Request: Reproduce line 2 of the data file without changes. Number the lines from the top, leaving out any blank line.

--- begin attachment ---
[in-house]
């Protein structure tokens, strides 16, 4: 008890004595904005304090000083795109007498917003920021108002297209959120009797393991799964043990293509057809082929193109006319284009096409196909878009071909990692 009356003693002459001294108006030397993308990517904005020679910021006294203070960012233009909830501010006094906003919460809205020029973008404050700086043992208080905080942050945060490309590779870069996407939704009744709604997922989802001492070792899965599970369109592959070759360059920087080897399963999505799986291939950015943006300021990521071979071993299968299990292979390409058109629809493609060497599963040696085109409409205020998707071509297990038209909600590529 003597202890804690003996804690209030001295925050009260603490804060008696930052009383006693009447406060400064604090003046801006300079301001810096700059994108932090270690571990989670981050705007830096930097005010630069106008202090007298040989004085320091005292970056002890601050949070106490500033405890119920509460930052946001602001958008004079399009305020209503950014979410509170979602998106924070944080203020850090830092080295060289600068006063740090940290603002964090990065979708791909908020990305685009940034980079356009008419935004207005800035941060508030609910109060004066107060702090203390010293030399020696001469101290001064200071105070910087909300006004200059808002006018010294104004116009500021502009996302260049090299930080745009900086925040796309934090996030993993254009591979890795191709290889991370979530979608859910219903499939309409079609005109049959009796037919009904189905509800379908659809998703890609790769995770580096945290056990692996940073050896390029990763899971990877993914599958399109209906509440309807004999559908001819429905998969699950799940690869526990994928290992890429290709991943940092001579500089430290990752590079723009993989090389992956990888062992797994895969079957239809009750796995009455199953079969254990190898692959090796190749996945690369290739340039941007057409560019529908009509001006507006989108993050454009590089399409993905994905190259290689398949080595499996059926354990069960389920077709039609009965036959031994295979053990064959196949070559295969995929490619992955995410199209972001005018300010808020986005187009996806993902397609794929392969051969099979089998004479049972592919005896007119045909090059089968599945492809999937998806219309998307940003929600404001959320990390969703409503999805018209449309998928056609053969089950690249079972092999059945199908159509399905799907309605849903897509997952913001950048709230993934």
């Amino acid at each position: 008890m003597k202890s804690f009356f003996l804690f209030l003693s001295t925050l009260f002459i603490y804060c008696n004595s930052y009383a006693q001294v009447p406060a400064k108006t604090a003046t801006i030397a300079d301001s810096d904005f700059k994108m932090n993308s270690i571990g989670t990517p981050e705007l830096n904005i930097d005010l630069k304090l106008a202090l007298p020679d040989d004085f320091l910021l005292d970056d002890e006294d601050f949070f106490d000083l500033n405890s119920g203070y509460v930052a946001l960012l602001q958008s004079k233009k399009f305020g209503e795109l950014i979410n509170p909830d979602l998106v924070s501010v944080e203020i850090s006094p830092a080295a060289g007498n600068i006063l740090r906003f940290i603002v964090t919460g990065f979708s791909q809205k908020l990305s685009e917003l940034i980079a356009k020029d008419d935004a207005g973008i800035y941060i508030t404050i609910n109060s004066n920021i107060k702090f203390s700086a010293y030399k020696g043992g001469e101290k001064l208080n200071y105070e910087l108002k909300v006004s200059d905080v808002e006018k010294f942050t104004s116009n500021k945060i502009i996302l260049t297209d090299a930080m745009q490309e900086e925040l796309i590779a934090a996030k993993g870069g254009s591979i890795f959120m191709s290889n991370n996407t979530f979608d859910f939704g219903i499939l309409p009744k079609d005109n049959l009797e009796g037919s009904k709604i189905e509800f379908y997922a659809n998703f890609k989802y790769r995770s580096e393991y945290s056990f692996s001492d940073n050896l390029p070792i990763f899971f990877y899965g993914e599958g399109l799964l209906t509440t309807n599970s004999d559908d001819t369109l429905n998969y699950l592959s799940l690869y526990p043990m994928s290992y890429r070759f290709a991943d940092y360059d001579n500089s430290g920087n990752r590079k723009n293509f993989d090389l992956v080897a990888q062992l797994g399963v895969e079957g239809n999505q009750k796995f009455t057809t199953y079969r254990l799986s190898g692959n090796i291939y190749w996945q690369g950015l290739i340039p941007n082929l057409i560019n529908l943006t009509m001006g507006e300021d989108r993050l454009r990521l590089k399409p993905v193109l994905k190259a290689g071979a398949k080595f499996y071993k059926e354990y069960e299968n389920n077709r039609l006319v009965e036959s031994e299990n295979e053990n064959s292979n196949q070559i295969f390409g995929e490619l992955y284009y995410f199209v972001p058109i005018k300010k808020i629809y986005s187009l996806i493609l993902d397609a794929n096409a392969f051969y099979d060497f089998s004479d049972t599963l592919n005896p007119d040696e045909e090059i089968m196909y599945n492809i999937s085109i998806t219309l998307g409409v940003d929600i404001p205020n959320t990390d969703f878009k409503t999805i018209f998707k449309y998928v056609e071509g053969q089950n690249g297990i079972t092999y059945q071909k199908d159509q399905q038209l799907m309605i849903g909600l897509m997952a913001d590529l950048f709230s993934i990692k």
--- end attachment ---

């Protein structure tokens, strides 16, 4: 008890004595904005304090000083795109007498917003920021108002297209959120009797393991799964043990293509057809082929193109006319284009096409196909878009071909990692 009356003693002459001294108006030397993308990517904005020679910021006294203070960012233009909830501010006094906003919460809205020029973008404050700086043992208080905080942050945060490309590779870069996407939704009744709604997922989802001492070792899965599970369109592959070759360059920087080897399963999505799986291939950015943006300021990521071979071993299968299990292979390409058109629809493609060497599963040696085109409409205020998707071509297990038209909600590529 003597202890804690003996804690209030001295925050009260603490804060008696930052009383006693009447406060400064604090003046801006300079301001810096700059994108932090270690571990989670981050705007830096930097005010630069106008202090007298040989004085320091005292970056002890601050949070106490500033405890119920509460930052946001602001958008004079399009305020209503950014979410509170979602998106924070944080203020850090830092080295060289600068006063740090940290603002964090990065979708791909908020990305685009940034980079356009008419935004207005800035941060508030609910109060004066107060702090203390010293030399020696001469101290001064200071105070910087909300006004200059808002006018010294104004116009500021502009996302260049090299930080745009900086925040796309934090996030993993254009591979890795191709290889991370979530979608859910219903499939309409079609005109049959009796037919009904189905509800379908659809998703890609790769995770580096945290056990692996940073050896390029990763899971990877993914599958399109209906509440309807004999559908001819429905998969699950799940690869526990994928290992890429290709991943940092001579500089430290990752590079723009993989090389992956990888062992797994895969079957239809009750796995009455199953079969254990190898692959090796190749996945690369290739340039941007057409560019529908009509001006507006989108993050454009590089399409993905994905190259290689398949080595499996059926354990069960389920077709039609009965036959031994295979053990064959196949070559295969995929490619992955995410199209972001005018300010808020986005187009996806993902397609794929392969051969099979089998004479049972592919005896007119045909090059089968599945492809999937998806219309998307940003929600404001959320990390969703409503999805018209449309998928056609053969089950690249079972092999059945199908159509399905799907309605849903897509997952913001950048709230993934």